Make technical universities accessible - Adutwum charges boards

BY: Justice Agbenorsi
Dr Yaw Osei Adutwum- The Minister of Education
Dr Yaw Osei Adutwum- The Minister of Education

The Minister of Education, Dr Yaw Osei Adutwum, has charged the governing boards of four technical universities to remove all barriers that prevent students who are determined to acquire technical skills from enrolling at the technical universities.

The minister wondered why some senior high school (SHS) graduates were denied admission simply because they had obtained grade D7 in the West African Senior School Certificate Examination (WASSCE).

Again, he said, Visual Arts students who were determined to pursue engineering courses should be given the chance because they were most creative and innovative, while science students could also be given the chance to pursue Arts courses at the tertiary level.

The minister, who gave this charge at the inauguration of the four governing boards at separate events in Accra yesterday, said Ghana needed critical skills for transformation, hence the need for the boards to be flexible in their approach to teaching and learning.

“Don’t find yourself bound by rules in such a way that you cannot restructure the curriculum so long as the end result will inure to the benefit of this country.

“Not low standards, but if the student is determined to pursue a particular career programme, let us provide him or her with the opportunity,” he said.

The boards are for the Koforidua, Kumasi, Bolgatanga and Tamale Technical universities.

The governing board of the Koforidua Technical University is chaired by Prof. Samuel Obeng Apori, while that of the Kumasi Technical University is chaired by Prof. Ben Baffoe-Bonnie.

The boards of the Tamale and the Bolgatanga Technical universities have Dr Al-hassan Emil Abdulai and Prof. Francis Atindaana Abantanga, respectively, as chairpersons.

The minister led the board members to take their oaths of office and secrecy.

Technical education

Technical education, Dr Adutwum said, had become the fulcrum of the country’s transformational agenda, saying it was time for the technical universities to be uniquely placed to take a keen interest in producing graduates with employable skills and critical thinking abilities.

“Do not just be interested in teaching and learning but also what happens to the students after graduation; talk to companies to know the skills they need and design courses to meet the demand.

“I am calling for the training of engineers who are not out to repair cars built by the white man but those who will design tools that can be used to transform the fortunes of this country,” he said.

Engineering

Additionally, he said, the world over, there was a high demand for engineers, hence the need for technical universities to boost the number of engineers that graduated from their universities in order to get the required number of engineers needed for the economic transformation of the country.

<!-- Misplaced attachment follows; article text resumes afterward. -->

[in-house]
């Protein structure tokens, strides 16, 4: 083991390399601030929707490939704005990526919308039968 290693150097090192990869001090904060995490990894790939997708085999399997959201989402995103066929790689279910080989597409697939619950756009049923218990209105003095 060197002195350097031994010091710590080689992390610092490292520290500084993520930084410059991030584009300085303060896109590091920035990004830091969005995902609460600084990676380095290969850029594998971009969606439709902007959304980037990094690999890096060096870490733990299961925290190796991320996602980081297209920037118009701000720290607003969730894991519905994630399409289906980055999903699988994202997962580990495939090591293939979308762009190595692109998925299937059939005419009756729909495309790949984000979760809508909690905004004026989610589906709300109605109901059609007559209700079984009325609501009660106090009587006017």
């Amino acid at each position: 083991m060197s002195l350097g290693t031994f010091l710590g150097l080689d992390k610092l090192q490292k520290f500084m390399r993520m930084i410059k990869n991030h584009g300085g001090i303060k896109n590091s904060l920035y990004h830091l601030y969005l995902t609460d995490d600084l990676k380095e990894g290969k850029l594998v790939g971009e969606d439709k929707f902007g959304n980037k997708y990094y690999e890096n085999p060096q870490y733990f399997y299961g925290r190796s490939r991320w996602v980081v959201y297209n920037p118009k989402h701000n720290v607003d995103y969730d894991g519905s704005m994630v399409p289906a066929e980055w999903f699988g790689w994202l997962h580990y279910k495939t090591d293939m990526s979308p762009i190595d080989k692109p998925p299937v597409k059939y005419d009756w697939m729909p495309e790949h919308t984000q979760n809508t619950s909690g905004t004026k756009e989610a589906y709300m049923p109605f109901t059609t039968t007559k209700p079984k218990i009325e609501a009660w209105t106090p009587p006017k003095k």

He further noted that a country such as Vietnam, with a population of over 90 million, was producing 100,000 engineers annually, a situation which had given that country leverage for giant firms, including Samsung’s manufacturing plant.

Ghana, with a population of approximately 30.8 million, he said, should be producing 33,000 engineers annually to meet the market demand and also attract leading global technology and engineering firms.

The minister, who is also the Member of Parliament for Bosomtwe, noted that his office was working with the Ghana Tertiary Education Commission (GTEC) to offer Bachelor of Science in Engineering courses, rather than Bachelor of Technology, for students to regard the technical universities as a place of choice for those who wanted to pursue engineering.

“The government is making great investments in the educational sector because we believe it is the best way to transform the country,” he said.

He further urged the boards to frequently organise job fairs and engage SHS heads to encourage their students to enrol at the technical universities in order to have a unique selling point.

Dr Adutwum asked members of the boards to put their differences aside and use their versatile experiences to work on the same wavelength for the interest of the universities.

Responses

The chairpersons of the various boards thanked the President for the honour done them by their appointment to the boards, as it gave them the opportunity to serve the country.

They, among other things, said they would work closely with the ministry to uplift the image of their respective organisations and help achieve the government’s transformational agenda, using education as a tool.